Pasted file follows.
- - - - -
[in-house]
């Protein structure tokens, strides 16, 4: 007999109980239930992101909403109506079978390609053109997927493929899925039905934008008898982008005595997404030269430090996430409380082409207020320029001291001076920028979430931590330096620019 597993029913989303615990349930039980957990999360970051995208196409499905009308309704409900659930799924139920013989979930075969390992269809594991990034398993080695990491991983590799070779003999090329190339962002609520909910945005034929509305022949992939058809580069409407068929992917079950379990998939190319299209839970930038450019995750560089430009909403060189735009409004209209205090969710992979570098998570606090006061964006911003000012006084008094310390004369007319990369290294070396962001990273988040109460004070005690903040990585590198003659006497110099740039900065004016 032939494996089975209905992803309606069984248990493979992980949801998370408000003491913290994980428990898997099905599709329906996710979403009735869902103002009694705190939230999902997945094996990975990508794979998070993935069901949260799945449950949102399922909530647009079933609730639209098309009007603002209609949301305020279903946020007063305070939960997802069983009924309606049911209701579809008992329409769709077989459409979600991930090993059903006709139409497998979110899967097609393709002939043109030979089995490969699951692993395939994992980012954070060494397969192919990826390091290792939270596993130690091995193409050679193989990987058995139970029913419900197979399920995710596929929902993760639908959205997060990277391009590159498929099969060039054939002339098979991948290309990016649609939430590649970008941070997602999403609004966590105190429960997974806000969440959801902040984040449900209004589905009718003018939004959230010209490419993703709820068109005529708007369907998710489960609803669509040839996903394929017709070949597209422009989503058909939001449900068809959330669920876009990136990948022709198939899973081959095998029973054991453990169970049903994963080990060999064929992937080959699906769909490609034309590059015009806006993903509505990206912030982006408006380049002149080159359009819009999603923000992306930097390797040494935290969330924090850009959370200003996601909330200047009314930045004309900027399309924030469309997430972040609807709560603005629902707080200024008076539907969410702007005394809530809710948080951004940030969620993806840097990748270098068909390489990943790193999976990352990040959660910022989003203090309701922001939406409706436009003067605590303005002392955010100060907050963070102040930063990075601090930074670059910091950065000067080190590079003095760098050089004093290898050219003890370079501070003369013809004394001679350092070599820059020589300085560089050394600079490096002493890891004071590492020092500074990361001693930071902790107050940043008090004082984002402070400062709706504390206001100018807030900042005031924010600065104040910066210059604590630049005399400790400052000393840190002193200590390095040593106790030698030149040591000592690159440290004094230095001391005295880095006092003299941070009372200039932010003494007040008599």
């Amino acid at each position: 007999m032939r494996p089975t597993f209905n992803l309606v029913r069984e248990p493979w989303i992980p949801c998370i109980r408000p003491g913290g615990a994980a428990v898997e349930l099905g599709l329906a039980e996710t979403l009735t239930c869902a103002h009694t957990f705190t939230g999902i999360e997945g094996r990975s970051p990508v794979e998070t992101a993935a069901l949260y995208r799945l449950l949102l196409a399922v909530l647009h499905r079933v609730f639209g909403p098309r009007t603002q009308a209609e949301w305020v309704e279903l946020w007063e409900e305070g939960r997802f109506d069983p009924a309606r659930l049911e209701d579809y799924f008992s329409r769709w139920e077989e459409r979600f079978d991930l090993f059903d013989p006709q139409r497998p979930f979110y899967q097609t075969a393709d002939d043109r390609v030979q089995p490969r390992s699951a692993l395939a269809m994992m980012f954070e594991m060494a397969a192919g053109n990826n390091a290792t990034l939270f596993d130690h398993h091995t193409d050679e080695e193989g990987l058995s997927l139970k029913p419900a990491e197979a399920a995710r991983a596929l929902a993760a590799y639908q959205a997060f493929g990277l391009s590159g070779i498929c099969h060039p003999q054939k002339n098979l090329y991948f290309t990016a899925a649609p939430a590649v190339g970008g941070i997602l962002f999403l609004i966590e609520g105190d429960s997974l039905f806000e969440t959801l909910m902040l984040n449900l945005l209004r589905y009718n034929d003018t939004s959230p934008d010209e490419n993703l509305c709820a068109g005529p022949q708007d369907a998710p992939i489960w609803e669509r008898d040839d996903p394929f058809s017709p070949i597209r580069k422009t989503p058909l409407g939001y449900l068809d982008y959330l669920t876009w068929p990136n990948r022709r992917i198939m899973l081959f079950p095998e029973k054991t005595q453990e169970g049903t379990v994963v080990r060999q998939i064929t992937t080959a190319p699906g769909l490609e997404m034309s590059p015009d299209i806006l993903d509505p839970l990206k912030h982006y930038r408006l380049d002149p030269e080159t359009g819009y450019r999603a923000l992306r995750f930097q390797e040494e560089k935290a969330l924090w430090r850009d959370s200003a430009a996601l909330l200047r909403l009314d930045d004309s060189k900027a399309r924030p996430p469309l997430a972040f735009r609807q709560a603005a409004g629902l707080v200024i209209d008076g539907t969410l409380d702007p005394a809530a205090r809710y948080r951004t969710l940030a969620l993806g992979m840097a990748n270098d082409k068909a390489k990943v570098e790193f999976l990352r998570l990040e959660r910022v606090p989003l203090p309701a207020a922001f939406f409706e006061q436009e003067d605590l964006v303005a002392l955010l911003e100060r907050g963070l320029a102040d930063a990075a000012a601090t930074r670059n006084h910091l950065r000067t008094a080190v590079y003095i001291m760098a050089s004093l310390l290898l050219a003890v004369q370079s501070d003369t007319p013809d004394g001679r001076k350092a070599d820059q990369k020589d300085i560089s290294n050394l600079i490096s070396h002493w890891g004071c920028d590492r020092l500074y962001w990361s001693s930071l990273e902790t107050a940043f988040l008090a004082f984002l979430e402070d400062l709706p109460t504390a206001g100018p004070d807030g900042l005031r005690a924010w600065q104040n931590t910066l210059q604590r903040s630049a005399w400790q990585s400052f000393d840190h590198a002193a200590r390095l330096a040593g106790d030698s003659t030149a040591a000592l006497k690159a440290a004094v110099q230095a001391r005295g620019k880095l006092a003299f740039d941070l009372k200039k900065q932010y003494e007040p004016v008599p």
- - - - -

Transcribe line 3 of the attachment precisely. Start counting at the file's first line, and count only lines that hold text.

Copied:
């Amino acid at each position: 007999m032939r494996p089975t597993f209905n992803l309606v029913r069984e248990p493979w989303i992980p949801c998370i109980r408000p003491g913290g615990a994980a428990v898997e349930l099905g599709l329906a039980e996710t979403l009735t239930c869902a103002h009694t957990f705190t939230g999902i999360e997945g094996r990975s970051p990508v794979e998070t992101a993935a069901l949260y995208r799945l449950l949102l196409a399922v909530l647009h499905r079933v609730f639209g909403p098309r009007t603002q009308a209609e949301w305020v309704e279903l946020w007063e409900e305070g939960r997802f109506d069983p009924a309606r659930l049911e209701d579809y799924f008992s329409r769709w139920e077989e459409r979600f079978d991930l090993f059903d013989p006709q139409r497998p979930f979110y899967q097609t075969a393709d002939d043109r390609v030979q089995p490969r390992s699951a692993l395939a269809m994992m980012f954070e594991m060494a397969a192919g053109n990826n390091a290792t990034l939270f596993d130690h398993h091995t193409d050679e080695e193989g990987l058995s997927l139970k029913p419900a990491e197979a399920a995710r991983a596929l929902a993760a590799y639908q959205a997060f493929g990277l391009s590159g070779i498929c099969h060039p003999q054939k002339n098979l090329y991948f290309t990016a899925a649609p939430a590649v190339g970008g941070i997602l962002f999403l609004i966590e609520g105190d429960s997974l039905f806000e969440t959801l909910m902040l984040n449900l945005l209004r589905y009718n034929d003018t939004s959230p934008d010209e490419n993703l509305c709820a068109g005529p022949q708007d369907a998710p992939i489960w609803e669509r008898d040839d996903p394929f058809s017709p070949i597209r580069k422009t989503p058909l409407g939001y449900l068809d982008y959330l669920t876009w068929p990136n990948r022709r992917i198939m899973l081959f079950p095998e029973k054991t005595q453990e169970g049903t379990v994963v080990r060999q998939i064929t992937t080959a190319p699906g769909l490609e997404m034309s590059p015009d299209i806006l993903d509505p839970l990206k912030h982006y930038r408006l380049d002149p030269e080159t359009g819009y450019r999603a923000l992306r995750f930097q390797e040494e560089k935290a969330l924090w430090r850009d959370s200003a430009a996601l909330l200047r909403l009314d930045d004309s060189k900027a399309r924030p996430p469309l997430a972040f735009r609807q709560a603005a409004g629902l707080v200024i209209d008076g539907t969410l409380d702007p005394a809530a205090r809710y948080r951004t969710l940030a969620l993806g992979m840097a990748n270098d082409k068909a390489k990943v570098e790193f999976l990352r998570l990040e959660r910022v606090p989003l203090p309701a207020a922001f939406f409706e006061q436009e003067d605590l964006v303005a002392l955010l911003e100060r907050g963070l320029a102040d930063a990075a000012a601090t930074r670059n006084h910091l950065r000067t008094a080190v590079y003095i001291m760098a050089s004093l310390l290898l050219a003890v004369q370079s501070d003369t007319p013809d004394g001679r001076k350092a070599d820059q990369k020589d300085i560089s290294n050394l600079i490096s070396h002493w890891g004071c920028d590492r020092l500074y962001w990361s001693s930071l990273e902790t107050a940043f988040l008090a004082f984002l979430e402070d400062l709706p109460t504390a206001g100018p004070d807030g900042l005031r005690a924010w600065q104040n931590t910066l210059q604590r903040s630049a005399w400790q990585s400052f000393d840190h590198a002193a200590r390095l330096a040593g106790d030698s003659t030149a040591a000592l006497k690159a440290a004094v110099q230095a001391r005295g620019k880095l006092a003299f740039d941070l009372k200039k900065q932010y003494e007040p004016v008599p």